I saw a fair bit of today’s game in between the usual weekend errands, visiting mum and dad’s grave to commemorate their wedding anniversary, and dozing off during the Buttler / Bairstow partnership. It’s been one of those days.
England had their foot on the home team’s throat twice, and on both occasions let them wriggle out of it / had the game wrested away. Mahmadullah played very well for his 75, but it was undoubtedly the skipper, Mashrafe Mortaza, who played the key role with a belligerent 44, turning a likely score of 200 into nearer 240 and given the way the wicket played, it looked competitive. I have to say I was quite relaxed about it because I’ve always felt if the tail had made a pitch look easy, then so should a top batting line-up, and England are purported to have one of those.
Jake Ball bowled pretty well again, and that’s nice to see. Rashid was a little more ropey than Friday, but still got both of the key partnership makers with a variety of balls, including a filthy long-hop spanked straight down Moeen’s throat for Mossadek’s dismissal. Rashid will have days like these. As Rufus quoted on the comments, lifting a Geoff (not Keith) Lemon saying “leg-spinners never bowl a bad ball on Youtube”. Woakes is now taken for granted, and he took wickets up front. David Willey bowled tightly up front, but got a little stick later on. It just felt that England had let the hosts off the hook. 239.
I pause this piece to see how Newman managed to shoe-horn Eoin Morgan into his article…
Yet it was still wrong of an England captain to lose his temper in this way and the incident will provide a lesson for Buttler as he gets to grips with captaining the team in the controversial absence of Morgan.
And a snipe at Rashid…
Mahmudullah hit 75 before he was trapped by Adil Rashid, who has recovered well here in the first two one-day internationals from the bad feeling that surrounded his withdrawal from Yorkshire’s championship decider.
As I said, we’re the ones with an agenda. Remember that.
In his post-match interview Jos was disappointed that England hadn’t backed themselves to go at the target, and instead played timidly at the start. That might have had something to do with the way Jason Roy faced the threat of Shakib in the first over, when he looked like he read the bowling with all the success that I had of understanding Finnish on Friday. It was Vince who went first, to another windy drive (checked Michael Vaughan’s twitter feed), and then Duckett, to the obvious disappointment of the media who desperately want one of the newer players to really come off to allow them to knife Morgan more, drove airily and was bowled through the gate. Roy tried to play a positive shot off Mortaza and was nailed plumb in front, and Stokes followed suit. 26 for 4 and dire straits.
Bairstow, who the press are anointing as Morgan’s replacement followed up his run out for a duck with some mature rebuilding while Buttler played assuredly. Things looked to be sound and solid until YJB nicked off after a 79 run partnership. Mooen Ali played an awful shot to get out, but he’s Moeen, so the world will let him off. Then Buttler went – going across his stumps, being given not out, but on the supposed instructions of the dressing room, the decision was reviewed and Buttler went. The immediate aftermath will no doubt be poured over, but it appeared as though there might have been some over-zealous celebrations by the home team (someone on Twitter said he was sent on his way by a Bangla Haka) and Buttler lost it. This is becoming a bit of a trend from England, in that we do seem to become a little upset a little too easily, but Jos’s comment of “grown men acting like that” in the post-match nonsense with Nick Knight gave clear vent to what he thought about it.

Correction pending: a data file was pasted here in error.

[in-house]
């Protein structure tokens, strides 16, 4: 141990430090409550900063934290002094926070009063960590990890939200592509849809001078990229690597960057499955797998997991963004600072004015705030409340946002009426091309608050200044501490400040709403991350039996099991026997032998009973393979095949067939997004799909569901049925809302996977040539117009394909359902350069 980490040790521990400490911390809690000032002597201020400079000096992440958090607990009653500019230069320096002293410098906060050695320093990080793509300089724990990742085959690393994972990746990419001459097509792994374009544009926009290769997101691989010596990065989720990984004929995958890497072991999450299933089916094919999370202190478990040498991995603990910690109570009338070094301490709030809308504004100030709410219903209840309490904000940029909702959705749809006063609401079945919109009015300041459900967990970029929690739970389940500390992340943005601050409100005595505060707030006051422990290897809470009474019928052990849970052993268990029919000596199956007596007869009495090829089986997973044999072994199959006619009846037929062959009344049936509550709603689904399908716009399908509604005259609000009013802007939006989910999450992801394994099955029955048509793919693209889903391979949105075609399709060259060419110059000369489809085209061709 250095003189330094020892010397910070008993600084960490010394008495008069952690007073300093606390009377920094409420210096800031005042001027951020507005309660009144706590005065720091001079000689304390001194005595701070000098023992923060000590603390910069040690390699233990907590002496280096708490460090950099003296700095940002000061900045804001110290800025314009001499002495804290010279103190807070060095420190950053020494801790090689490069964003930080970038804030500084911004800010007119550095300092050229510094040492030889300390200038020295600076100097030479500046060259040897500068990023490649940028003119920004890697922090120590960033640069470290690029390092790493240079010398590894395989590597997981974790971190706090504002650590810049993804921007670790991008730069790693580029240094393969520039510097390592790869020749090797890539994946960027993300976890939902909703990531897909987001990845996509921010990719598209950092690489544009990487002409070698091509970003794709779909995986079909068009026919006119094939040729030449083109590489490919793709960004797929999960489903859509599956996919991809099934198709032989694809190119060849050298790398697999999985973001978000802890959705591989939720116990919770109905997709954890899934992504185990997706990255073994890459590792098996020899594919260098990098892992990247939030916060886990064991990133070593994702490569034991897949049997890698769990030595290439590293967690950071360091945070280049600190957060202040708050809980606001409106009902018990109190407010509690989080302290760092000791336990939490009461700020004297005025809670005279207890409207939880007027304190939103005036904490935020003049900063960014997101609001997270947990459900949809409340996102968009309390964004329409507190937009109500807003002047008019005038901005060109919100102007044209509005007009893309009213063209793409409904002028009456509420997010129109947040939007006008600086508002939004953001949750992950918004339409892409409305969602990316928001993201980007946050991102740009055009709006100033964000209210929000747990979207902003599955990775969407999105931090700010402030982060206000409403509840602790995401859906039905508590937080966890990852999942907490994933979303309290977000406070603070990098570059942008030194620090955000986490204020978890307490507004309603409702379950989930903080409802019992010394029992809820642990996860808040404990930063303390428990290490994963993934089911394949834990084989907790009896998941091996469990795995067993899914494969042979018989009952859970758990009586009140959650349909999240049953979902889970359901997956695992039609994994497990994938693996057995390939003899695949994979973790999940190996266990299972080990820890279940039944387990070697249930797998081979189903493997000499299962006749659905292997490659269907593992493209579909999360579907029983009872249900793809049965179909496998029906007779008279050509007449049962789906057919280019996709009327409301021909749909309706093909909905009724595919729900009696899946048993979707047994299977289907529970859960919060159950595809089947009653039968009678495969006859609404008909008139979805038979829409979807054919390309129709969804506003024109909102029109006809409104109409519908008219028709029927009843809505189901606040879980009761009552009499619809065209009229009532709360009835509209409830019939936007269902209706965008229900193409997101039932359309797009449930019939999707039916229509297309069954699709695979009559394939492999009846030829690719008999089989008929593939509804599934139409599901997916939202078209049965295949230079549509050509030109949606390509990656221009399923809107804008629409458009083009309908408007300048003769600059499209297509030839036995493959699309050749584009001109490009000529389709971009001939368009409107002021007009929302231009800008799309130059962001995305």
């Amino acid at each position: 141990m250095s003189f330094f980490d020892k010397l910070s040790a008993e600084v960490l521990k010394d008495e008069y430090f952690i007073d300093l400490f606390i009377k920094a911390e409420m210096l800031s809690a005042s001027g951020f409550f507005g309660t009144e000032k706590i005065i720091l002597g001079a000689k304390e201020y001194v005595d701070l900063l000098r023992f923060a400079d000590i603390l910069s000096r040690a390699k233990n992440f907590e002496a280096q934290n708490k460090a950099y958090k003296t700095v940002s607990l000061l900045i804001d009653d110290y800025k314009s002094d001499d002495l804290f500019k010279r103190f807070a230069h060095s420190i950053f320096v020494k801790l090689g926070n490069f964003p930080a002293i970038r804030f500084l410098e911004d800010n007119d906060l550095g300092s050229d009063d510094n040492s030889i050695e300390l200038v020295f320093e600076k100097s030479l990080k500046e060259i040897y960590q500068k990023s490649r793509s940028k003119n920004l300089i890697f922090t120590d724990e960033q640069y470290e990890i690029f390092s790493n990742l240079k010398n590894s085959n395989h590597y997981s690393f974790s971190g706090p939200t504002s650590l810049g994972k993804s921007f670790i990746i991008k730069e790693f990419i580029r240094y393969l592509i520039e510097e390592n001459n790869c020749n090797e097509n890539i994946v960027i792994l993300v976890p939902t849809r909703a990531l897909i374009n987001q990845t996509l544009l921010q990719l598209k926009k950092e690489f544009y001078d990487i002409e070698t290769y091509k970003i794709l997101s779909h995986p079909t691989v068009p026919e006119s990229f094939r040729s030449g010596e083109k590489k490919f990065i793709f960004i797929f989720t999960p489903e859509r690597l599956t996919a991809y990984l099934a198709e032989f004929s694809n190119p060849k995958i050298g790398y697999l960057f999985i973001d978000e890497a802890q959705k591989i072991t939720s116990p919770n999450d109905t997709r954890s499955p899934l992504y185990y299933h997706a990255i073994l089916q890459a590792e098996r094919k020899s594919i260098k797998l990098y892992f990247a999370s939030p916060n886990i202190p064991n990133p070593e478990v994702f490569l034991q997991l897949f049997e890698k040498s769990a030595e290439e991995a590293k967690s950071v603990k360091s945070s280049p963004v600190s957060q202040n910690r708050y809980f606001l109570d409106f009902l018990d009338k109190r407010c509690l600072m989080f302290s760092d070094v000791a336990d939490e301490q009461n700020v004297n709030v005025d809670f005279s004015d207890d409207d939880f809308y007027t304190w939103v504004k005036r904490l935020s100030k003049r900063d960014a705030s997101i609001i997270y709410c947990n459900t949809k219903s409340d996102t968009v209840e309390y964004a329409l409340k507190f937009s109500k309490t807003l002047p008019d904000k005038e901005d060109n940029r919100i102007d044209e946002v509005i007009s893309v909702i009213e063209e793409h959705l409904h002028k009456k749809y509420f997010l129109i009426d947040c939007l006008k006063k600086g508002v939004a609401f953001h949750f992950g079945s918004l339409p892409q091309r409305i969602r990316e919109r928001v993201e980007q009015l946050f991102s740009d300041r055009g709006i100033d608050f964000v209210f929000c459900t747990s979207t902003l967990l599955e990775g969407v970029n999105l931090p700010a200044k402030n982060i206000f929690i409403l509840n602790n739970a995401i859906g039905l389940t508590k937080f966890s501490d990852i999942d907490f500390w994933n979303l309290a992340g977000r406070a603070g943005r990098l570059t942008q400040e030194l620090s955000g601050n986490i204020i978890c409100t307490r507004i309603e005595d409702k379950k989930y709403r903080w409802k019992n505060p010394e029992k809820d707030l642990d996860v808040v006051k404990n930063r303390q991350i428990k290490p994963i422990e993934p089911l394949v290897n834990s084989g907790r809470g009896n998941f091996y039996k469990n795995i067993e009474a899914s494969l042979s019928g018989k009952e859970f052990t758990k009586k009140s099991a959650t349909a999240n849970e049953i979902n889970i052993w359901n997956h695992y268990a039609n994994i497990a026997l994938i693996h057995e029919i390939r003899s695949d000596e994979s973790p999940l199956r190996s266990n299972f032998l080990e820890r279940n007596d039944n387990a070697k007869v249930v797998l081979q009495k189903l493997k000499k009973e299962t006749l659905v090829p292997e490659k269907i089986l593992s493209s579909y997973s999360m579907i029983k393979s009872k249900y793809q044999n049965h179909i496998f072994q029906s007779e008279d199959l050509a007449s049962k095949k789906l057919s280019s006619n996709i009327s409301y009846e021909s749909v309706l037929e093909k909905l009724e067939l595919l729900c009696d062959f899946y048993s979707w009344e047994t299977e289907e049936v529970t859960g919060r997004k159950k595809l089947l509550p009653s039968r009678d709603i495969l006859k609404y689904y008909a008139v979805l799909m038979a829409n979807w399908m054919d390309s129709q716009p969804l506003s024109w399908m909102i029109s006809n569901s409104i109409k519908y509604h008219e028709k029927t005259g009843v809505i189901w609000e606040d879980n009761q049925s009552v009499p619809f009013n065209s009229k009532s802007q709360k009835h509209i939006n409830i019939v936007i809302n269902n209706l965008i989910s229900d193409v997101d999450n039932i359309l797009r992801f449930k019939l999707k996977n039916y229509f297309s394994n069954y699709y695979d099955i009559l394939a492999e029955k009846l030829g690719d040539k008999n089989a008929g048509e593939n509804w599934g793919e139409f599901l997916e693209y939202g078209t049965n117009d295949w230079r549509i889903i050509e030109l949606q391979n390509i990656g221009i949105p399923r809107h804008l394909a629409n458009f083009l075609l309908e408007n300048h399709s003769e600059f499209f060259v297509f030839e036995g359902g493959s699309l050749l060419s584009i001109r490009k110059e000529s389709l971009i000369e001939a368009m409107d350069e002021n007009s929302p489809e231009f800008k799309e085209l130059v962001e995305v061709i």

England threatened a little thanks to mature batting by Adil Rashid (again) and Jake Ball’s belligerence, but it was always unlikely to win the match and so it proved. England lost by 34 runs and the series is 1-1. Then came the handshakes…
This may prove to be a little tastier a tour than imagined before the start. Bangladesh appear to be no-one’s fools on their own patch. It’s taken nearly 20 years, but these guys relish a fight.
On to game three in Chittagong on Wednesday.
We really are not being well served by the appearance of Dominic Cork on commentary. He’s truly woeful, and is there, I presume, to make Nick Knight look statesmanlike. What Nasser (who spouted some woeful old claptrap about captains having passion in the post-match interview) and Rob Key have done to deserve Cork’s company is beyond me. Athar Ali Khan is more than decent as a home commentator, while I really had to look up Jon Kent, to find out he has two more ODI caps than Mark Butcher but contributed the same amount of runs and wickets as Mark in those appearances. He’s OK, he’s not offended me yet. But Dominic Cork? Really?
Elsewhere India have stuck a massive score on New Zealand, with Kohli making another double-hundred and Rahane 188, putting the hosts in total control and New Zealand needing to play for a draw from a long way out. Australia were comfortably beaten on what looked like a snooze of an ODI in Port Elizabeth, on what looked another deadly dull PE pitch. It’s 4-0 to the home team, and the world shrugs its shoulders.